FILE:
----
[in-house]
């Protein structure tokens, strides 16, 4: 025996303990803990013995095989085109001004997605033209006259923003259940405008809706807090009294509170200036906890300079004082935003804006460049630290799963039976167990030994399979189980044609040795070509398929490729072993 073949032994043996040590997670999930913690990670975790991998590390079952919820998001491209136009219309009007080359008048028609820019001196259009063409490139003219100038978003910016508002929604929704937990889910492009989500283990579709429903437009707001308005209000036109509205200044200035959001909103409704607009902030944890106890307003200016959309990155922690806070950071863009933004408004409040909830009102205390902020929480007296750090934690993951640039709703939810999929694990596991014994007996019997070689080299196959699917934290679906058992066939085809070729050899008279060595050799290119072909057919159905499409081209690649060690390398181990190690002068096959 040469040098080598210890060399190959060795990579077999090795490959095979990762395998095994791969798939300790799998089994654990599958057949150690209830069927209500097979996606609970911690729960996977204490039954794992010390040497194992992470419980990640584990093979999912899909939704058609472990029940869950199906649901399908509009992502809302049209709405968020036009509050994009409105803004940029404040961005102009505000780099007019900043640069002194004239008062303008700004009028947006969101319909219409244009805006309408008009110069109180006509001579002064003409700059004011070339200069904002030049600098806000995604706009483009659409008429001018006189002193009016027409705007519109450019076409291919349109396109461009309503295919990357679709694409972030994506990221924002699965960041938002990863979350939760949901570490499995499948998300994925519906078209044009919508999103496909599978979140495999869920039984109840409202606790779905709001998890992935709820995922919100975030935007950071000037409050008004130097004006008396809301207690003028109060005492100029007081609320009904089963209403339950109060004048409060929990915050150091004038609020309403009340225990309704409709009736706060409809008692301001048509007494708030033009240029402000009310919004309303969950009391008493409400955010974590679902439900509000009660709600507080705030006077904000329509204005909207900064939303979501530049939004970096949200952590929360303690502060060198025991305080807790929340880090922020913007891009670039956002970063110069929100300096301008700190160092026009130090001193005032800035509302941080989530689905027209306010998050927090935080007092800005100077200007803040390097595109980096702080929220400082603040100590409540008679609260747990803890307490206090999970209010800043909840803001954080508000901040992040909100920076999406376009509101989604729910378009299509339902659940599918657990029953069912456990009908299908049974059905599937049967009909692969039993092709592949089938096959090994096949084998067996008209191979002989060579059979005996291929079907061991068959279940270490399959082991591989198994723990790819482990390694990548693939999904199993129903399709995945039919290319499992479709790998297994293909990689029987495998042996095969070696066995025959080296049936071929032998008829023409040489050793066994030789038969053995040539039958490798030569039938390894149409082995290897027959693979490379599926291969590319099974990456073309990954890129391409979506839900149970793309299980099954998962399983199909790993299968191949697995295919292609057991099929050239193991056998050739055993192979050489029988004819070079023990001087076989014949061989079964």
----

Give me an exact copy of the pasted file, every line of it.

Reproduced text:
[in-house]
């Protein structure tokens, strides 16, 4: 025996303990803990013995095989085109001004997605033209006259923003259940405008809706807090009294509170200036906890300079004082935003804006460049630290799963039976167990030994399979189980044609040795070509398929490729072993 073949032994043996040590997670999930913690990670975790991998590390079952919820998001491209136009219309009007080359008048028609820019001196259009063409490139003219100038978003910016508002929604929704937990889910492009989500283990579709429903437009707001308005209000036109509205200044200035959001909103409704607009902030944890106890307003200016959309990155922690806070950071863009933004408004409040909830009102205390902020929480007296750090934690993951640039709703939810999929694990596991014994007996019997070689080299196959699917934290679906058992066939085809070729050899008279060595050799290119072909057919159905499409081209690649060690390398181990190690002068096959 040469040098080598210890060399190959060795990579077999090795490959095979990762395998095994791969798939300790799998089994654990599958057949150690209830069927209500097979996606609970911690729960996977204490039954794992010390040497194992992470419980990640584990093979999912899909939704058609472990029940869950199906649901399908509009992502809302049209709405968020036009509050994009409105803004940029404040961005102009505000780099007019900043640069002194004239008062303008700004009028947006969101319909219409244009805006309408008009110069109180006509001579002064003409700059004011070339200069904002030049600098806000995604706009483009659409008429001018006189002193009016027409705007519109450019076409291919349109396109461009309503295919990357679709694409972030994506990221924002699965960041938002990863979350939760949901570490499995499948998300994925519906078209044009919508999103496909599978979140495999869920039984109840409202606790779905709001998890992935709820995922919100975030935007950071000037409050008004130097004006008396809301207690003028109060005492100029007081609320009904089963209403339950109060004048409060929990915050150091004038609020309403009340225990309704409709009736706060409809008692301001048509007494708030033009240029402000009310919004309303969950009391008493409400955010974590679902439900509000009660709600507080705030006077904000329509204005909207900064939303979501530049939004970096949200952590929360303690502060060198025991305080807790929340880090922020913007891009670039956002970063110069929100300096301008700190160092026009130090001193005032800035509302941080989530689905027209306010998050927090935080007092800005100077200007803040390097595109980096702080929220400082603040100590409540008679609260747990803890307490206090999970209010800043909840803001954080508000901040992040909100920076999406376009509101989604729910378009299509339902659940599918657990029953069912456990009908299908049974059905599937049967009909692969039993092709592949089938096959090994096949084998067996008209191979002989060579059979005996291929079907061991068959279940270490399959082991591989198994723990790819482990390694990548693939999904199993129903399709995945039919290319499992479709790998297994293909990689029987495998042996095969070696066995025959080296049936071929032998008829023409040489050793066994030789038969053995040539039958490798030569039938390894149409082995290897027959693979490379599926291969590319099974990456073309990954890129391409979506839900149970793309299980099954998962399983199909790993299968191949697995295919292609057991099929050239193991056998050739055993192979050489029988004819070079023990001087076989014949061989079964």